Smaller-than-expected stimulus measures from the ECB last Thursday took markets by surprise, prompting a euro rally of over three cents against both the pound and the dollar. Friday’s US jobs report, including an upwards revision to October’s already strong figure, was sufficient to keep a December Fed rate increase on the table. This week, attention will largely be on the BOE’s Thursday meeting. Other releases of note include US Retail Sales, out Friday.
GBP – Last week’s highlights included the results of the Bank of England’s Bank Stress Test and Financial Stability Report. While the institutions tested passed the stress scenarios, the BOE continued to emphasise the potential risks from global developments, particularly emerging markets. A greater-than-forecast uptick in Services PMI did little to offset earlier Sterling losses after both Manufacturing and Construction PMI figures disappointed, and was soon overshadowed by the ECB meeting.
This week’s main event is Thursday’s Bank of England meeting. The BOE is widely expected to maintain interest rates at 0.50% and to make similar comments as were made at its November meeting, including a slightly more downbeat outlook on downside pressures to inflation. There could be some market volatility if there are any unexpected changes to the interest rate votes or if the BOE takes a more or less dovish tone than at its previous meeting. Releases to keep an eye on include an expected contraction in m/m Manufacturing Production. There may be little out to offer the pound significant support this week unless the BOE takes a less-dovish tone at its meeting on Thursday.
EUR – The euro unexpectedly rallied last week as the ECB announced smaller-than-expected stimulus measures. The ECB cut the deposit rate to -0.3% from -0.2% and extended the asset purchase program (APP) by six months, through to at least March 2017. Markets had likely anticipated an expansion of the size of APP purchases and perhaps a deeper cut to the deposit rate. While ECB President Draghi described the measures as “adequate” to meet the ECB’s objectives, markets were clearly surprised. The euro jumped over 3.5 cents against both the pound and the dollar. The euro then weakened slightly on Friday as ECB President Draghi indicated that there is no limit to the policy tools the ECB might employ should they be deemed necessary, leaving open the possibility of further stimulus.
The calendar quiets down this week after last week’s surprising ECB meeting. Announcements to keep an eye on include any headlines from meetings of Eurozone Finance Ministers, who are set to discuss Greece’s progress on its economic adjustment programme, among other topics. Markets may also continue to digest Thursday’s ECB meeting and the implications for monetary policy going forward.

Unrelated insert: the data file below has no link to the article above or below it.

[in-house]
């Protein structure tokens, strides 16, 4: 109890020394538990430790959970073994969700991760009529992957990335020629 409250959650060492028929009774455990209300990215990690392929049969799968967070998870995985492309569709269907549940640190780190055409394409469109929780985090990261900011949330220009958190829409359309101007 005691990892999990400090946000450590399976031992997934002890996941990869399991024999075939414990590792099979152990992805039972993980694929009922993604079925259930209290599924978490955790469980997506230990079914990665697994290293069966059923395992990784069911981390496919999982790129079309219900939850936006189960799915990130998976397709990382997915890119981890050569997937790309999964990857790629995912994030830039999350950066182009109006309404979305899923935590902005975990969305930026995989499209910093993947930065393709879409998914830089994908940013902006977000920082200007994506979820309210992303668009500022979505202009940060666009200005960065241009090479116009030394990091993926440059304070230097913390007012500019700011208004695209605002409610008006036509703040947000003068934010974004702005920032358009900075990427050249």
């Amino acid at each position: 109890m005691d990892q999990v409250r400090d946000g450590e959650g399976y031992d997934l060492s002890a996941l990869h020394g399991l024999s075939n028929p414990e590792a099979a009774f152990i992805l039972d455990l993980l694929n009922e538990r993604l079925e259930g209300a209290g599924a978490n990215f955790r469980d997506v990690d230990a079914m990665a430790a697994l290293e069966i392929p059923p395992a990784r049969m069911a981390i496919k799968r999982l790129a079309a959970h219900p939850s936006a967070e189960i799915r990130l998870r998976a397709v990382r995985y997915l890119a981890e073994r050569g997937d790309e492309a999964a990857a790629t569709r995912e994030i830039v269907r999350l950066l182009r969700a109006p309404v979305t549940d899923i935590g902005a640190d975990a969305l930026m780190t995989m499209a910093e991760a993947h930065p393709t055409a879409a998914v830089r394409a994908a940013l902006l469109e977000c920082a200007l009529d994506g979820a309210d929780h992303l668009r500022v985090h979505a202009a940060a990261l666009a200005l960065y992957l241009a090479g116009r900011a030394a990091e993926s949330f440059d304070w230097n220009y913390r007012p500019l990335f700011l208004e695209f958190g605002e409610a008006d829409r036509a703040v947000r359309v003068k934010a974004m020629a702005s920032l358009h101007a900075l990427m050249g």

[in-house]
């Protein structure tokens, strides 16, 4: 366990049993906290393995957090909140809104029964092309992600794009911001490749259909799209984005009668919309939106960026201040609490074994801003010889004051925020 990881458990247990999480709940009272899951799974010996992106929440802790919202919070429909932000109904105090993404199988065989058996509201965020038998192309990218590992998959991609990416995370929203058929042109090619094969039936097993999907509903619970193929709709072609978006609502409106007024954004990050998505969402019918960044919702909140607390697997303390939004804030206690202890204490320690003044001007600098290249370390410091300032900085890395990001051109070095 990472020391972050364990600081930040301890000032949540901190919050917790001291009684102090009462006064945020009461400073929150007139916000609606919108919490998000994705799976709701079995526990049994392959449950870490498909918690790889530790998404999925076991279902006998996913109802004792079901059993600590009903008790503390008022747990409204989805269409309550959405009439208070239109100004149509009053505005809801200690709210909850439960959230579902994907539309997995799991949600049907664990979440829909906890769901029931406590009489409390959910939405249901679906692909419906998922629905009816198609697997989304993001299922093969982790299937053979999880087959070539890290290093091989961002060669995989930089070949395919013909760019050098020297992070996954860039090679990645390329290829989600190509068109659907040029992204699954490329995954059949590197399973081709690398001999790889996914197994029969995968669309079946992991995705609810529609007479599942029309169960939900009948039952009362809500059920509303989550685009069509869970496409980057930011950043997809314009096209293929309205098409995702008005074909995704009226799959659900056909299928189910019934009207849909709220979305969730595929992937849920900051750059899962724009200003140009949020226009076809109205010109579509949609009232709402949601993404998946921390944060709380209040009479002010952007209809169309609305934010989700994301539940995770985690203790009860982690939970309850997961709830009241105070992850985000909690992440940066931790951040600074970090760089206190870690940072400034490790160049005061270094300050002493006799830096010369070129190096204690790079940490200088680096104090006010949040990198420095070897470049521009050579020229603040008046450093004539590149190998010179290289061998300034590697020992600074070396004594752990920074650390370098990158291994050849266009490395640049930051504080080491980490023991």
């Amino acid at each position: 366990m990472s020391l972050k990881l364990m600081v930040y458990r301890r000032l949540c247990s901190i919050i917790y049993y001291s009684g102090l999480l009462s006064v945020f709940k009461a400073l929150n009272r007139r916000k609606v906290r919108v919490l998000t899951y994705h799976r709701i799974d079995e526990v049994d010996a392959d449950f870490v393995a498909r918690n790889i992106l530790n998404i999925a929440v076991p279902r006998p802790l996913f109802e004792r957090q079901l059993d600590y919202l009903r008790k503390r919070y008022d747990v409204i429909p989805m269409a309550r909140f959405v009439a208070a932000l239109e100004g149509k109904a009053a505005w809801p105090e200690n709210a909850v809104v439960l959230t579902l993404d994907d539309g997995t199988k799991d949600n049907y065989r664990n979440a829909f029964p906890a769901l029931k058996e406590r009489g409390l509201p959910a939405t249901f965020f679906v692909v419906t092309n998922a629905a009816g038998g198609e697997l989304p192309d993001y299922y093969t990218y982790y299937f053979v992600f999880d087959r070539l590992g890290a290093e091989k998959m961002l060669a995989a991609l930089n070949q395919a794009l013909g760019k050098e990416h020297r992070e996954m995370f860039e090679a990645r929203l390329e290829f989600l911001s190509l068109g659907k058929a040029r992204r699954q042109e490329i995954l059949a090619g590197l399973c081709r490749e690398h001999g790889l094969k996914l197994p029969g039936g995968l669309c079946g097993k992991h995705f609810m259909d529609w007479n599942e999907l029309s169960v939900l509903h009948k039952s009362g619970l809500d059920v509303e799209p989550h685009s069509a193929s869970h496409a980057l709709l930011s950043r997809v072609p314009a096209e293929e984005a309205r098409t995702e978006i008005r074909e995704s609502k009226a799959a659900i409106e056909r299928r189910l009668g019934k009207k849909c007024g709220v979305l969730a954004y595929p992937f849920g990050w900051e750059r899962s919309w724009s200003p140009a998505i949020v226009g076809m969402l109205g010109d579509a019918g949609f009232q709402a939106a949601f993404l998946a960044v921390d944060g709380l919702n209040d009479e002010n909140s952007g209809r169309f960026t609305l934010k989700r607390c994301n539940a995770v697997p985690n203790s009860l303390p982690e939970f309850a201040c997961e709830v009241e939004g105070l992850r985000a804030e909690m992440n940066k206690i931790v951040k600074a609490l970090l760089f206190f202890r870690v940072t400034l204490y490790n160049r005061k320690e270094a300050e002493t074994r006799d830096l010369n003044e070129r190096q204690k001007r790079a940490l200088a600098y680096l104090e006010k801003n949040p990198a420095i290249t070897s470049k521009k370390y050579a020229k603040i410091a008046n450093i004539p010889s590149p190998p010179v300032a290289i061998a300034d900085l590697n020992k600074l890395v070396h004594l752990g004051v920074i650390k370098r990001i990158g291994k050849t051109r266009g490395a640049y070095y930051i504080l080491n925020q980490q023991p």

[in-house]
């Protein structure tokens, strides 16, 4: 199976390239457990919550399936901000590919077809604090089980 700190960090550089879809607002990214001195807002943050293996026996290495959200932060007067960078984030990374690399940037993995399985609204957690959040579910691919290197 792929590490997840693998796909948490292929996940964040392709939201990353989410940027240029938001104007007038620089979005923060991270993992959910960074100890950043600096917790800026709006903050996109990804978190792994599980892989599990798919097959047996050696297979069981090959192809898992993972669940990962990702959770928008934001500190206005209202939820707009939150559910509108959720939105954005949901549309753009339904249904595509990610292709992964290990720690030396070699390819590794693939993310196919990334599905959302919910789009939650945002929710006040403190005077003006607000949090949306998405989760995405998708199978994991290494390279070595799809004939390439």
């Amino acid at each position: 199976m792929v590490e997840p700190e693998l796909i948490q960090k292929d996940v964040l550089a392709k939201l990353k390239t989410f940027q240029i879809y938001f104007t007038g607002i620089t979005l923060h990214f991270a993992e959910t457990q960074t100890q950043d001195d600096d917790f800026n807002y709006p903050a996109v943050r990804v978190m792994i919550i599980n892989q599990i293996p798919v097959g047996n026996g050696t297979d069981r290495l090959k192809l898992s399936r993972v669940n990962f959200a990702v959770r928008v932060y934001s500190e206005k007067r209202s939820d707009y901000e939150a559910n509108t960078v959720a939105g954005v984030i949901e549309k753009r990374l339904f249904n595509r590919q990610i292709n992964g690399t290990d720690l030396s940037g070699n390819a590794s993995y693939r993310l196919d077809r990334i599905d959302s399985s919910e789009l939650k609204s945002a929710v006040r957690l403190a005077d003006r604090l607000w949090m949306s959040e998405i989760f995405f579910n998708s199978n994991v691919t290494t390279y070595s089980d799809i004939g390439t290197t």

USD – Last week’s highlights included comments from Fed Chair Yellen and the November jobs report. Yellen indicated that the US economy is on track for a rate increase, strengthening the dollar as markets interpreted her comments as likely support for a December rate increase. Fed Chair Yellen largely reiterated those comments in her testimony before the Joint Economic Committee. FOMC Member Lockhart also made hawkish comments regarding the nearing time for a rate increase. The main event was Friday’s jobs report, which was somewhat overshadowed by the previous day’s surprising ECB meeting and euro rally. Nevertheless, a NonFarm Payrolls of 211K in November and an upwards revision to October’s figure were sufficient to keep the US on track for a likely December Fed rate increase. The Unemployment Rate held at 5.0% while Average Hourly Earnings growth slowed slightly to 0.2% from 0.4%, as expected. Other data of note included Unemployment Claims, which held near four-decade lows. ISM Manufacturing and Non-Manufacturing PMI figures both disappointed, falling more than forecast.
The dollar could recoup some of its post-ECB losses against the euro and maintain its relative strength against the pound as markets continue to anticipate a December Fed rate increase next week. Key releases this week include weekly Unemployment Claims, expected to remain near four-decade lows, and Retail Sales, forecast to increase to 0.3% from 0.1% compared to the previous month. After dropping in November according to the final figure, Consumer Sentiment is expected to increase again. In addition to anticipation of a Fed rate increase, positive data, particularly towards the end of the week, could offer the dollar some support.